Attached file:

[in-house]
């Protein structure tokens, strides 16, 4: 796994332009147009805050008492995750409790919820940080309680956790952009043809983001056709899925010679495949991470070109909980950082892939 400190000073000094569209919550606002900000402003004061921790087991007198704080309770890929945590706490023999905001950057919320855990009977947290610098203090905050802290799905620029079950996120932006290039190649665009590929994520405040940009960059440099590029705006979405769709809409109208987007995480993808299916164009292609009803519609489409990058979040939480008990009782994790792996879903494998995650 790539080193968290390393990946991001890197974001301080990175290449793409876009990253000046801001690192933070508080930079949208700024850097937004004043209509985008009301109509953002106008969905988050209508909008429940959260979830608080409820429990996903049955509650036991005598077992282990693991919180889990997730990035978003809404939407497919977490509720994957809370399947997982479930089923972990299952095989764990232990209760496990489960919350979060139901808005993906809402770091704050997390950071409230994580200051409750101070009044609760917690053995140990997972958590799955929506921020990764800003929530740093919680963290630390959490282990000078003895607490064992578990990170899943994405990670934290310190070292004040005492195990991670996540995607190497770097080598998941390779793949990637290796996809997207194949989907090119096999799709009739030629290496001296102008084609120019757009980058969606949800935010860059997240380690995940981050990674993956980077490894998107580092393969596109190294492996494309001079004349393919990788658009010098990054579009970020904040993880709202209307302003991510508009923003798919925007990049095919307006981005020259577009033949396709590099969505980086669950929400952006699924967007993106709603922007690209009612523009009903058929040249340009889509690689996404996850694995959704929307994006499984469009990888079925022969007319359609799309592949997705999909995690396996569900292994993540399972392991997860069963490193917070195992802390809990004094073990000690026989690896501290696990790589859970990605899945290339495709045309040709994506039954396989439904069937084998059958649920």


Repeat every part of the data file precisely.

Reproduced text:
[in-house]
């Protein structure tokens, strides 16, 4: 796994332009147009805050008492995750409790919820940080309680956790952009043809983001056709899925010679495949991470070109909980950082892939 400190000073000094569209919550606002900000402003004061921790087991007198704080309770890929945590706490023999905001950057919320855990009977947290610098203090905050802290799905620029079950996120932006290039190649665009590929994520405040940009960059440099590029705006979405769709809409109208987007995480993808299916164009292609009803519609489409990058979040939480008990009782994790792996879903494998995650 790539080193968290390393990946991001890197974001301080990175290449793409876009990253000046801001690192933070508080930079949208700024850097937004004043209509985008009301109509953002106008969905988050209508909008429940959260979830608080409820429990996903049955509650036991005598077992282990693991919180889990997730990035978003809404939407497919977490509720994957809370399947997982479930089923972990299952095989764990232990209760496990489960919350979060139901808005993906809402770091704050997390950071409230994580200051409750101070009044609760917690053995140990997972958590799955929506921020990764800003929530740093919680963290630390959490282990000078003895607490064992578990990170899943994405990670934290310190070292004040005492195990991670996540995607190497770097080598998941390779793949990637290796996809997207194949989907090119096999799709009739030629290496001296102008084609120019757009980058969606949800935010860059997240380690995940981050990674993956980077490894998107580092393969596109190294492996494309001079004349393919990788658009010098990054579009970020904040993880709202209307302003991510508009923003798919925007990049095919307006981005020259577009033949396709590099969505980086669950929400952006699924967007993106709603922007690209009612523009009903058929040249340009889509690689996404996850694995959704929307994006499984469009990888079925022969007319359609799309592949997705999909995690396996569900292994993540399972392991997860069963490193917070195992802390809990004094073990000690026989690896501290696990790589859970990605899945290339495709045309040709994506039954396989439904069937084998059958649920």